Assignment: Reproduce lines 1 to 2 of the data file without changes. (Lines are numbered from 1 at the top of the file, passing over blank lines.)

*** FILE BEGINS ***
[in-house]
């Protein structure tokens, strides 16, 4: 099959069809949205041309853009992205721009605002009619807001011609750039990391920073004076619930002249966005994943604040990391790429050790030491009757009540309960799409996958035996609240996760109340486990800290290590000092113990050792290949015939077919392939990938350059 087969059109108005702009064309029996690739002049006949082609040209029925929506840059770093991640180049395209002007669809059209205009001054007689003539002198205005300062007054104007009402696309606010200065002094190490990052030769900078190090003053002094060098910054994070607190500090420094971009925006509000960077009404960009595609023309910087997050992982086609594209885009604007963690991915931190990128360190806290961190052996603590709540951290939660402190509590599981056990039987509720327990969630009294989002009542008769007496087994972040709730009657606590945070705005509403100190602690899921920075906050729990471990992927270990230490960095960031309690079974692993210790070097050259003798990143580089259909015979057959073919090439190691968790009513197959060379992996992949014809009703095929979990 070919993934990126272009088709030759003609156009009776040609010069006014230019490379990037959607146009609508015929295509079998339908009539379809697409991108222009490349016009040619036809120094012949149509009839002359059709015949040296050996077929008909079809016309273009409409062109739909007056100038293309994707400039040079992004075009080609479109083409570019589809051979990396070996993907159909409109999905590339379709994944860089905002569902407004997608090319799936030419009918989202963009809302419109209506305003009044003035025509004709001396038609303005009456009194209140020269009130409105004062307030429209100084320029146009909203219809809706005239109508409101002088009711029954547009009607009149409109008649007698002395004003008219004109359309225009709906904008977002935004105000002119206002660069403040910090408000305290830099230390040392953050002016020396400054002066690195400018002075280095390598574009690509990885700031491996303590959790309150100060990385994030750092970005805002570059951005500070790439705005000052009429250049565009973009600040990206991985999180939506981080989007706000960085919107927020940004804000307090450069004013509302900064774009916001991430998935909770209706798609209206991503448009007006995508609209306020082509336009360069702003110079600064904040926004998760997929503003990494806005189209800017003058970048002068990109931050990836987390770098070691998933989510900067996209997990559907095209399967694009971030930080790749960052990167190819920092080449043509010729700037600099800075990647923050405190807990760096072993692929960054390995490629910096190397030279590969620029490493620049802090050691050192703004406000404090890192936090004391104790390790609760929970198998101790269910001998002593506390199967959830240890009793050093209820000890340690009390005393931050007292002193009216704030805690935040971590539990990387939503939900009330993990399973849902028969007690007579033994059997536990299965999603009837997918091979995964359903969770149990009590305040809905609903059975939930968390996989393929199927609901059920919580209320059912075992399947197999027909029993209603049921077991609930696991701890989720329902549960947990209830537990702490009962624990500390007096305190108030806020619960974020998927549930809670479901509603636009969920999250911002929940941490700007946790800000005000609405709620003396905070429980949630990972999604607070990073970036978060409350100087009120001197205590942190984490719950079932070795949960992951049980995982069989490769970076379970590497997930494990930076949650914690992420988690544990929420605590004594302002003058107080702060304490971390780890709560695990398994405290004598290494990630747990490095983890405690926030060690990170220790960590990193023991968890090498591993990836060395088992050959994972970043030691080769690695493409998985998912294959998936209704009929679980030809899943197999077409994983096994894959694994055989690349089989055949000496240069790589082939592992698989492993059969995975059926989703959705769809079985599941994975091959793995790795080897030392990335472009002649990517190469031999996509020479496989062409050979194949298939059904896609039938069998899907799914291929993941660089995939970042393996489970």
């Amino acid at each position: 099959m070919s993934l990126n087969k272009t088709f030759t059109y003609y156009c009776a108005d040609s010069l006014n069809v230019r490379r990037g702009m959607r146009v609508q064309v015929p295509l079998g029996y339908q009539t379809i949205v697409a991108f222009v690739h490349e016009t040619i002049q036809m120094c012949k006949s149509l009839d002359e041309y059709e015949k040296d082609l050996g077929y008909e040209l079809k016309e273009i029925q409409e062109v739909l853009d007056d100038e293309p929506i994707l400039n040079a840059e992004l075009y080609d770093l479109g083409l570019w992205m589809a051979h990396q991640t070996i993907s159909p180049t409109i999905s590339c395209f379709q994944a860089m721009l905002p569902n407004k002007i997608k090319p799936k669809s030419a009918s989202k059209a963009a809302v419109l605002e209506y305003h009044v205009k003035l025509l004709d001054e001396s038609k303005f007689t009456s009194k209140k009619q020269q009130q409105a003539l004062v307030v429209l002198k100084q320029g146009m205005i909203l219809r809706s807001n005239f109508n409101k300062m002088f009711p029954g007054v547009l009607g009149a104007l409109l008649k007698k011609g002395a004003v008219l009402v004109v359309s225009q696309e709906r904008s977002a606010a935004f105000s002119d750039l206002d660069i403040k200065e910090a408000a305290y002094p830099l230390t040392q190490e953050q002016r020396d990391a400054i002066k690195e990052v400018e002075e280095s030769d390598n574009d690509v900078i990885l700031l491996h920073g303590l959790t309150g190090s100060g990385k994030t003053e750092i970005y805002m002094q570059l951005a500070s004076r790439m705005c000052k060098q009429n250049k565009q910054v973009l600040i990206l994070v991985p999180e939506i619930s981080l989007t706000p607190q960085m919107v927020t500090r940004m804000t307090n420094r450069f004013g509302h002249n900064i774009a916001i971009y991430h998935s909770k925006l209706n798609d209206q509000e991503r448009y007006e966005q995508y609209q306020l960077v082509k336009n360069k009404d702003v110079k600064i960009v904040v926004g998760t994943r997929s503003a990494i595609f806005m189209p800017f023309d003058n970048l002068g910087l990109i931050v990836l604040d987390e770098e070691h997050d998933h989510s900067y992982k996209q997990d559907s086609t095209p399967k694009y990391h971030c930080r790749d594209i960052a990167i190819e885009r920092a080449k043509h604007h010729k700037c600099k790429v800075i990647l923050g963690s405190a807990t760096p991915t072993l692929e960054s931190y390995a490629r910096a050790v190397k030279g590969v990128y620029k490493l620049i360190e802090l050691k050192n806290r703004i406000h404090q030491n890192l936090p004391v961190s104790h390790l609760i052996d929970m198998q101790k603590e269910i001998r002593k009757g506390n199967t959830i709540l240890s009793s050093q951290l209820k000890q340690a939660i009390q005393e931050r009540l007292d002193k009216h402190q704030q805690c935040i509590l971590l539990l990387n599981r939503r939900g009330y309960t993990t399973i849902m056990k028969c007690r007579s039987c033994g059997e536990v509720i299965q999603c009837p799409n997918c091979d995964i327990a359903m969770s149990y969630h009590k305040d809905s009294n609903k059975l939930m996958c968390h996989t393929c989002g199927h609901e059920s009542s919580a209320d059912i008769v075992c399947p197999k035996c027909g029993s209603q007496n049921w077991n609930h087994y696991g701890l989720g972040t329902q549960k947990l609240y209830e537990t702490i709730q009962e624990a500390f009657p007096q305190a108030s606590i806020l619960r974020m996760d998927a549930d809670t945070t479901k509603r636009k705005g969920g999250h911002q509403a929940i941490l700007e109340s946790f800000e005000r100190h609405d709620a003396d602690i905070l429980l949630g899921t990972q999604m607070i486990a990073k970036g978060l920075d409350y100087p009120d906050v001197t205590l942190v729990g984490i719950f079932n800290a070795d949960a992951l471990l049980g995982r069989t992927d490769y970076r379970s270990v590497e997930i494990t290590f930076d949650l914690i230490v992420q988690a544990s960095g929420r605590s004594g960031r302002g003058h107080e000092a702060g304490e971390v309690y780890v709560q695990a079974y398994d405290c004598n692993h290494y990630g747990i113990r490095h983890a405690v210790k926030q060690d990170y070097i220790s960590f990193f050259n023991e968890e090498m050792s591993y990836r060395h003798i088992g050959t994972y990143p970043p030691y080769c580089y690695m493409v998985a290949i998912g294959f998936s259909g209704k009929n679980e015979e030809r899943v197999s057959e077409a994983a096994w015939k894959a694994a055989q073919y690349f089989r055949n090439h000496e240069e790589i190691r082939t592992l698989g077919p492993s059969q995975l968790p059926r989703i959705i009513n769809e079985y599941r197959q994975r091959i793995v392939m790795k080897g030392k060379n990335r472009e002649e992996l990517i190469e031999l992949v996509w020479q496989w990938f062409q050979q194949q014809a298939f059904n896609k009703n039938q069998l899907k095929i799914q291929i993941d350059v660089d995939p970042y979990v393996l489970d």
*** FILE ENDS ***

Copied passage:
[in-house]
């Protein structure tokens, strides 16, 4: 099959069809949205041309853009992205721009605002009619807001011609750039990391920073004076619930002249966005994943604040990391790429050790030491009757009540309960799409996958035996609240996760109340486990800290290590000092113990050792290949015939077919392939990938350059 087969059109108005702009064309029996690739002049006949082609040209029925929506840059770093991640180049395209002007669809059209205009001054007689003539002198205005300062007054104007009402696309606010200065002094190490990052030769900078190090003053002094060098910054994070607190500090420094971009925006509000960077009404960009595609023309910087997050992982086609594209885009604007963690991915931190990128360190806290961190052996603590709540951290939660402190509590599981056990039987509720327990969630009294989002009542008769007496087994972040709730009657606590945070705005509403100190602690899921920075906050729990471990992927270990230490960095960031309690079974692993210790070097050259003798990143580089259909015979057959073919090439190691968790009513197959060379992996992949014809009703095929979990 070919993934990126272009088709030759003609156009009776040609010069006014230019490379990037959607146009609508015929295509079998339908009539379809697409991108222009490349016009040619036809120094012949149509009839002359059709015949040296050996077929008909079809016309273009409409062109739909007056100038293309994707400039040079992004075009080609479109083409570019589809051979990396070996993907159909409109999905590339379709994944860089905002569902407004997608090319799936030419009918989202963009809302419109209506305003009044003035025509004709001396038609303005009456009194209140020269009130409105004062307030429209100084320029146009909203219809809706005239109508409101002088009711029954547009009607009149409109008649007698002395004003008219004109359309225009709906904008977002935004105000002119206002660069403040910090408000305290830099230390040392953050002016020396400054002066690195400018002075280095390598574009690509990885700031491996303590959790309150100060990385994030750092970005805002570059951005500070790439705005000052009429250049565009973009600040990206991985999180939506981080989007706000960085919107927020940004804000307090450069004013509302900064774009916001991430998935909770209706798609209206991503448009007006995508609209306020082509336009360069702003110079600064904040926004998760997929503003990494806005189209800017003058970048002068990109931050990836987390770098070691998933989510900067996209997990559907095209399967694009971030930080790749960052990167190819920092080449043509010729700037600099800075990647923050405190807990760096072993692929960054390995490629910096190397030279590969620029490493620049802090050691050192703004406000404090890192936090004391104790390790609760929970198998101790269910001998002593506390199967959830240890009793050093209820000890340690009390005393931050007292002193009216704030805690935040971590539990990387939503939900009330993990399973849902028969007690007579033994059997536990299965999603009837997918091979995964359903969770149990009590305040809905609903059975939930968390996989393929199927609901059920919580209320059912075992399947197999027909029993209603049921077991609930696991701890989720329902549960947990209830537990702490009962624990500390007096305190108030806020619960974020998927549930809670479901509603636009969920999250911002929940941490700007946790800000005000609405709620003396905070429980949630990972999604607070990073970036978060409350100087009120001197205590942190984490719950079932070795949960992951049980995982069989490769970076379970590497997930494990930076949650914690992420988690544990929420605590004594302002003058107080702060304490971390780890709560695990398994405290004598290494990630747990490095983890405690926030060690990170220790960590990193023991968890090498591993990836060395088992050959994972970043030691080769690695493409998985998912294959998936209704009929679980030809899943197999077409994983096994894959694994055989690349089989055949000496240069790589082939592992698989492993059969995975059926989703959705769809079985599941994975091959793995790795080897030392990335472009002649990517190469031999996509020479496989062409050979194949298939059904896609039938069998899907799914291929993941660089995939970042393996489970």